"I don't think there's anything Tech could have done differently. I don't think they dropped the ball," Kelly told ABC News. Whether or not the laws and regulations need to change, she said, is a separate question.
Two weeks after the shooting, plans for improved access to mental health care are already under way at Cook Counseling center. The center's staff are hoping to expand the counseling resources for students as soon as this summer.
"We are trying to meet the emotional needs of all students, including those who are graduating or will be in Blacksburg this summer," said Cook's Flynn, in an earlier interview with ABC News.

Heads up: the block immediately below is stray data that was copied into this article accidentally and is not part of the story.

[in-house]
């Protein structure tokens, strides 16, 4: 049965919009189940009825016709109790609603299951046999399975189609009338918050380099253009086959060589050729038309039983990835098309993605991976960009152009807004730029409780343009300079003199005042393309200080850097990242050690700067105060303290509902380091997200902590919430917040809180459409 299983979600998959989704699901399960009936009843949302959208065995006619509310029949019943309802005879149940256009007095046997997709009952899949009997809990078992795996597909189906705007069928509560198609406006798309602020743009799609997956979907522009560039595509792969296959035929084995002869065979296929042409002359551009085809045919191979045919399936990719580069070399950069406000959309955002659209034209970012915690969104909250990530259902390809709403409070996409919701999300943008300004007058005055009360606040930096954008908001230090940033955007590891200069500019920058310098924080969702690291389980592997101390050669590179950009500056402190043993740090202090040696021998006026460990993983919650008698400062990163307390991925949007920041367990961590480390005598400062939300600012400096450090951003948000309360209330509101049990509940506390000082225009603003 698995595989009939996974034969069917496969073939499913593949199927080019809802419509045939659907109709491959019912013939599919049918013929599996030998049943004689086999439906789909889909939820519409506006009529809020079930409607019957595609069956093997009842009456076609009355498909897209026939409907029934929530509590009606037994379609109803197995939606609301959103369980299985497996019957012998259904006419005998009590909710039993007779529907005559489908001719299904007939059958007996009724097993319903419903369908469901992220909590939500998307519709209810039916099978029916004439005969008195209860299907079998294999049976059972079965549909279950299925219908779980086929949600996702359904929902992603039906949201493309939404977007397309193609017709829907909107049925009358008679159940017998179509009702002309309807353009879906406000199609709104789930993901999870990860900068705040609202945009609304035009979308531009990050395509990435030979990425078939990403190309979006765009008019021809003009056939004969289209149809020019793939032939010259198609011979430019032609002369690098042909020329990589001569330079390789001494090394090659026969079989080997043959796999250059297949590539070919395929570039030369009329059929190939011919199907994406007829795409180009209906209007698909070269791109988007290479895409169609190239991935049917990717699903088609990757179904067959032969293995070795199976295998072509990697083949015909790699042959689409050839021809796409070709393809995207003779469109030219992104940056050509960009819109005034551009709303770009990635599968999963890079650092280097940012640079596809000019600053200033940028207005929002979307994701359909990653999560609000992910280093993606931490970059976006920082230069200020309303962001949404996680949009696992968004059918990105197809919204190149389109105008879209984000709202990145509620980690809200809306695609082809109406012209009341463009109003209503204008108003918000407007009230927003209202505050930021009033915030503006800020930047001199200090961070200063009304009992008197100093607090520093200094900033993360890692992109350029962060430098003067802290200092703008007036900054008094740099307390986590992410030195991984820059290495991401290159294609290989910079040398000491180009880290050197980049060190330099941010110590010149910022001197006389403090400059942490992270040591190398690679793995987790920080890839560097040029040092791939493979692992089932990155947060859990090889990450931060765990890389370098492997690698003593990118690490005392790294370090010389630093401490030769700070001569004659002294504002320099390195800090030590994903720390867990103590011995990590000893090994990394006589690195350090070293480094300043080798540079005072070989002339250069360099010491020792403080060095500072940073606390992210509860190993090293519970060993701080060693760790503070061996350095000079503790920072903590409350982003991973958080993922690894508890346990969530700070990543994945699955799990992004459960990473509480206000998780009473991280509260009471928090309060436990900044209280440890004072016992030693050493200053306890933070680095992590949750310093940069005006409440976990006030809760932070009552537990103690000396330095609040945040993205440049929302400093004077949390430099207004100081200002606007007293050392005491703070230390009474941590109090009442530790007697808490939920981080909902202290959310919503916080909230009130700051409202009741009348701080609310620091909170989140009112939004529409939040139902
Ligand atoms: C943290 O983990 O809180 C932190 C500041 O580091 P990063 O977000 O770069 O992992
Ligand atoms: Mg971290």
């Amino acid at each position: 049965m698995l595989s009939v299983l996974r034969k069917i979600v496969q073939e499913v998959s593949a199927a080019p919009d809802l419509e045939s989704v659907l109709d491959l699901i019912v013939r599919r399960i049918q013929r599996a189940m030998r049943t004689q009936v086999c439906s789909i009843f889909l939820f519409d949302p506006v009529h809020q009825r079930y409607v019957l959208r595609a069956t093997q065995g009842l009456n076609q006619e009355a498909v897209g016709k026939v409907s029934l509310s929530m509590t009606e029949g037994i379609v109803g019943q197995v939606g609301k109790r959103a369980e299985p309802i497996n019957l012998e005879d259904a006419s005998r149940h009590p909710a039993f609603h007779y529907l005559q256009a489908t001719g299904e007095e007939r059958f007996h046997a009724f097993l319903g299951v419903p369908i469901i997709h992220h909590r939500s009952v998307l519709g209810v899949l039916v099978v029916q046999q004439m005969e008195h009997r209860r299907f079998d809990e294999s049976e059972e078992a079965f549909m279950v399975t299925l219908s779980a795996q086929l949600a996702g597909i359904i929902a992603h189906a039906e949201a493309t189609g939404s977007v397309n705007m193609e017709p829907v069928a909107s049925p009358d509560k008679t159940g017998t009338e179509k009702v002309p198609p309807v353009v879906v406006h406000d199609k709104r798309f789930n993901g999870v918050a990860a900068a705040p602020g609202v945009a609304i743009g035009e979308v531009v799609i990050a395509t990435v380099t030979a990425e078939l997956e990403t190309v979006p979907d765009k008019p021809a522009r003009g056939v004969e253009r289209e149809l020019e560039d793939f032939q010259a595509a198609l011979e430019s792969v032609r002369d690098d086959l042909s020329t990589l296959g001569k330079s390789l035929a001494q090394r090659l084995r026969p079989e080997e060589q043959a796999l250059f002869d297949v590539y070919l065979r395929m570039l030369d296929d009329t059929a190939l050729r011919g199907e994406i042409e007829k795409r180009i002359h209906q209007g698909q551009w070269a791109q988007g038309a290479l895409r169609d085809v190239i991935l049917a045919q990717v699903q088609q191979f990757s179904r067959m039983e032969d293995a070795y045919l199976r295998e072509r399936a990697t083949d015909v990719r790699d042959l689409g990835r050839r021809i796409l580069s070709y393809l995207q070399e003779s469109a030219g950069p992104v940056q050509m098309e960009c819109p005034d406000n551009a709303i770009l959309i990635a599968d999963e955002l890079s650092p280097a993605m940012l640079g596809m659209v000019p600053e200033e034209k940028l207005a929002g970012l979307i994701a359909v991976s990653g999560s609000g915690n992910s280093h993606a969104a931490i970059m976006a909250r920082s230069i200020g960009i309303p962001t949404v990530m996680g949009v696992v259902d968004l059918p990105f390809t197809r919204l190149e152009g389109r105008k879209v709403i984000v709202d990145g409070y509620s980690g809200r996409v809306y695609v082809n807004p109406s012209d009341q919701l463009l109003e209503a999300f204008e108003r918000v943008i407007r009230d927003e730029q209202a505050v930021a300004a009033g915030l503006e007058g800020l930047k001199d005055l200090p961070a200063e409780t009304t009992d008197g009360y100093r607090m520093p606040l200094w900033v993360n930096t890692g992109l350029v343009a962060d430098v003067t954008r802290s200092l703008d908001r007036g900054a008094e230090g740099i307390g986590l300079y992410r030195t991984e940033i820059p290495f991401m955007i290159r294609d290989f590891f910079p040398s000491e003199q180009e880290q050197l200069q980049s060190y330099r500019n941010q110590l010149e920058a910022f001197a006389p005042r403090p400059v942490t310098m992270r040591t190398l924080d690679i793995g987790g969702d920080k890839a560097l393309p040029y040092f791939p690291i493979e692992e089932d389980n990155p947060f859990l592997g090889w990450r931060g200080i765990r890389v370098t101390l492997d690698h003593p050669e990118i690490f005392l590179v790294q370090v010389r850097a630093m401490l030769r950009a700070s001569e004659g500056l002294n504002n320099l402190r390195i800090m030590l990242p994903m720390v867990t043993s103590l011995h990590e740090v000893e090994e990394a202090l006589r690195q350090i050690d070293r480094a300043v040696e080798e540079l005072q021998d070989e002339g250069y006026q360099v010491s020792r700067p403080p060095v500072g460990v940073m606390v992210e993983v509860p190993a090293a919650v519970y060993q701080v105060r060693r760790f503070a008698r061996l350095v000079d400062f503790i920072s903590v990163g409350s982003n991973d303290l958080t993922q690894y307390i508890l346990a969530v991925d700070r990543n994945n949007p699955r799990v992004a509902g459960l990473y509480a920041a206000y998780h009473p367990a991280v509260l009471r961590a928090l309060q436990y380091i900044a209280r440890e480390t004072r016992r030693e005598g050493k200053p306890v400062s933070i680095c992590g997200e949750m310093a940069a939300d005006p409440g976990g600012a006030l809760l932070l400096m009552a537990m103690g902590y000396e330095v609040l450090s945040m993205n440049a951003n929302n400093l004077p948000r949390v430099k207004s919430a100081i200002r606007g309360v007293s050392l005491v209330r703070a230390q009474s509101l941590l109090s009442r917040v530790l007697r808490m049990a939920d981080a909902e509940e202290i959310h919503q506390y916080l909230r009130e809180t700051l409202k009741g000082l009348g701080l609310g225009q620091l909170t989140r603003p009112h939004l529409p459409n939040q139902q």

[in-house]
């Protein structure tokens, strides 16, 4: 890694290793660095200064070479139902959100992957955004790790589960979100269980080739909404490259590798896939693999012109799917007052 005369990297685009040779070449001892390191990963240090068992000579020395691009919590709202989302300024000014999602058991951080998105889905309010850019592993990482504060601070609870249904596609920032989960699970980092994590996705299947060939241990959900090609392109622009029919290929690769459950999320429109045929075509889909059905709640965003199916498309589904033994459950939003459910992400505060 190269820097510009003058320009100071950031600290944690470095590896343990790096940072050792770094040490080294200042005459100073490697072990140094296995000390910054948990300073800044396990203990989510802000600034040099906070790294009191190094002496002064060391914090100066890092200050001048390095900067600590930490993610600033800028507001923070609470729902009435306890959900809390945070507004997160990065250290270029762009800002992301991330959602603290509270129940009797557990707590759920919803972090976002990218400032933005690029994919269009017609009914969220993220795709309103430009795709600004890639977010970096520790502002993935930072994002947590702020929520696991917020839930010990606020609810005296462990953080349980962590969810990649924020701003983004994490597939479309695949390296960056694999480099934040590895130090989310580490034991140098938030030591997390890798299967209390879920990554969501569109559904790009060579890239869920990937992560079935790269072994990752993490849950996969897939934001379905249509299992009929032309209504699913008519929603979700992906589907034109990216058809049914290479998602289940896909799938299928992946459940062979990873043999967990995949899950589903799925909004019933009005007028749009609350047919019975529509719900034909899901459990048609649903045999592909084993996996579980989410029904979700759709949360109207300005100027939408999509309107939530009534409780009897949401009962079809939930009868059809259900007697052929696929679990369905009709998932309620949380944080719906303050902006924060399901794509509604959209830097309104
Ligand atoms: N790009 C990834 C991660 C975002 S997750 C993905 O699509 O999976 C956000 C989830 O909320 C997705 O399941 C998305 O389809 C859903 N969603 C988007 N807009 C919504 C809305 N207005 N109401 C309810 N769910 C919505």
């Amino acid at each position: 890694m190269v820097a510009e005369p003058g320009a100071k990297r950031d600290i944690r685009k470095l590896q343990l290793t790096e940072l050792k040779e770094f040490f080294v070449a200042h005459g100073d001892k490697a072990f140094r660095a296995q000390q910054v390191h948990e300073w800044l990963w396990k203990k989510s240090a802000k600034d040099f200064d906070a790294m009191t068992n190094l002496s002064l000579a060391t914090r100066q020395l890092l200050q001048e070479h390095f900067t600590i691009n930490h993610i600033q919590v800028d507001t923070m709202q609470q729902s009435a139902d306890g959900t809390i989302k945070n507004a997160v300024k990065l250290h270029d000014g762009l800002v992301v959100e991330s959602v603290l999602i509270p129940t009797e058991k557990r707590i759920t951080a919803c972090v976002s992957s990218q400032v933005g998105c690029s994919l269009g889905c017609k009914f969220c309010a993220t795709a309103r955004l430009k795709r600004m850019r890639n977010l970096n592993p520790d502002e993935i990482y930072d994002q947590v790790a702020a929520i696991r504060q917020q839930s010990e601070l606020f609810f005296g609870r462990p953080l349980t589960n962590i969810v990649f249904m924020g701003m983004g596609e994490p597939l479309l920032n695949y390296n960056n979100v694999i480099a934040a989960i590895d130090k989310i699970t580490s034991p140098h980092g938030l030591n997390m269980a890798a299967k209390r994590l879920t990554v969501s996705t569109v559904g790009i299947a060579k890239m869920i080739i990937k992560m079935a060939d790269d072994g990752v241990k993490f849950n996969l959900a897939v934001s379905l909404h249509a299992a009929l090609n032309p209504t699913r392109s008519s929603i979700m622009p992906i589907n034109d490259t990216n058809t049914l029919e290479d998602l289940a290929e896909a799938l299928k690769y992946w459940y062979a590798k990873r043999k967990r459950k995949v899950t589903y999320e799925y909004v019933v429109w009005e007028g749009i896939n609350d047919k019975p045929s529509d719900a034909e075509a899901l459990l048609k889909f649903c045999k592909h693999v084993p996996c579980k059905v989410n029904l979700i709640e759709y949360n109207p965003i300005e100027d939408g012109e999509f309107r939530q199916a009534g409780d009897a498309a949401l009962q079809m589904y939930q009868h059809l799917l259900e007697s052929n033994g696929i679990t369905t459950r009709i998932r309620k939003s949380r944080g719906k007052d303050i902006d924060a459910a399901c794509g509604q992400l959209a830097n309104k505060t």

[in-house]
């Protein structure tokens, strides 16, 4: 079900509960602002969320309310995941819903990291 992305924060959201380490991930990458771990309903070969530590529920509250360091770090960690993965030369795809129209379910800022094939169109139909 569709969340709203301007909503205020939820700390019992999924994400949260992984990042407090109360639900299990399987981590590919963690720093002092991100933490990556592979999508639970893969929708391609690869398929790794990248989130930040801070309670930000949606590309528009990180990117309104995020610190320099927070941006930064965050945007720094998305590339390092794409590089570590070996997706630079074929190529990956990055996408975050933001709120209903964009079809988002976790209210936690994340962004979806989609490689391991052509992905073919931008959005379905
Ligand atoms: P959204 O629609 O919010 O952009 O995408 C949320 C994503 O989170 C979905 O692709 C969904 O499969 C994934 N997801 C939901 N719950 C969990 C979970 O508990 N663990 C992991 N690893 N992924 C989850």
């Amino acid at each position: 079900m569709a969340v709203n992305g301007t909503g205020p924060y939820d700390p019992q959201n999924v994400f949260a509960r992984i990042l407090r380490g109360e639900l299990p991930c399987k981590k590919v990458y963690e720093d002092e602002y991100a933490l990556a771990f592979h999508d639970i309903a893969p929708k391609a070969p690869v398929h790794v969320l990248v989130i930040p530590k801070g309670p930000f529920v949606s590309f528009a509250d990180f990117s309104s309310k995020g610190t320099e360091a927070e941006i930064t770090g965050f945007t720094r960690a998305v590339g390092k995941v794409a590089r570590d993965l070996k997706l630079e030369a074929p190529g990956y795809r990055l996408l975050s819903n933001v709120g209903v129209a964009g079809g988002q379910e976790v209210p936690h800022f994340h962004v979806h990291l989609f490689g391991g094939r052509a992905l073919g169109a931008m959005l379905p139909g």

After the shootings, roughly 300 mental health volunteers were available on campus to assist students. The counseling center says it is seeing "more students than average" for this time of year because of the massacre.
Meanwhile, the questions and the scrutiny of mental health practices continue.
"Would this have had a different outcome if we had caught [Cho's mental problems] sooner? We'll never know," Kelly said.
"Early intervention, early diagnosis are crucial. And our system isn't really good at making that happen."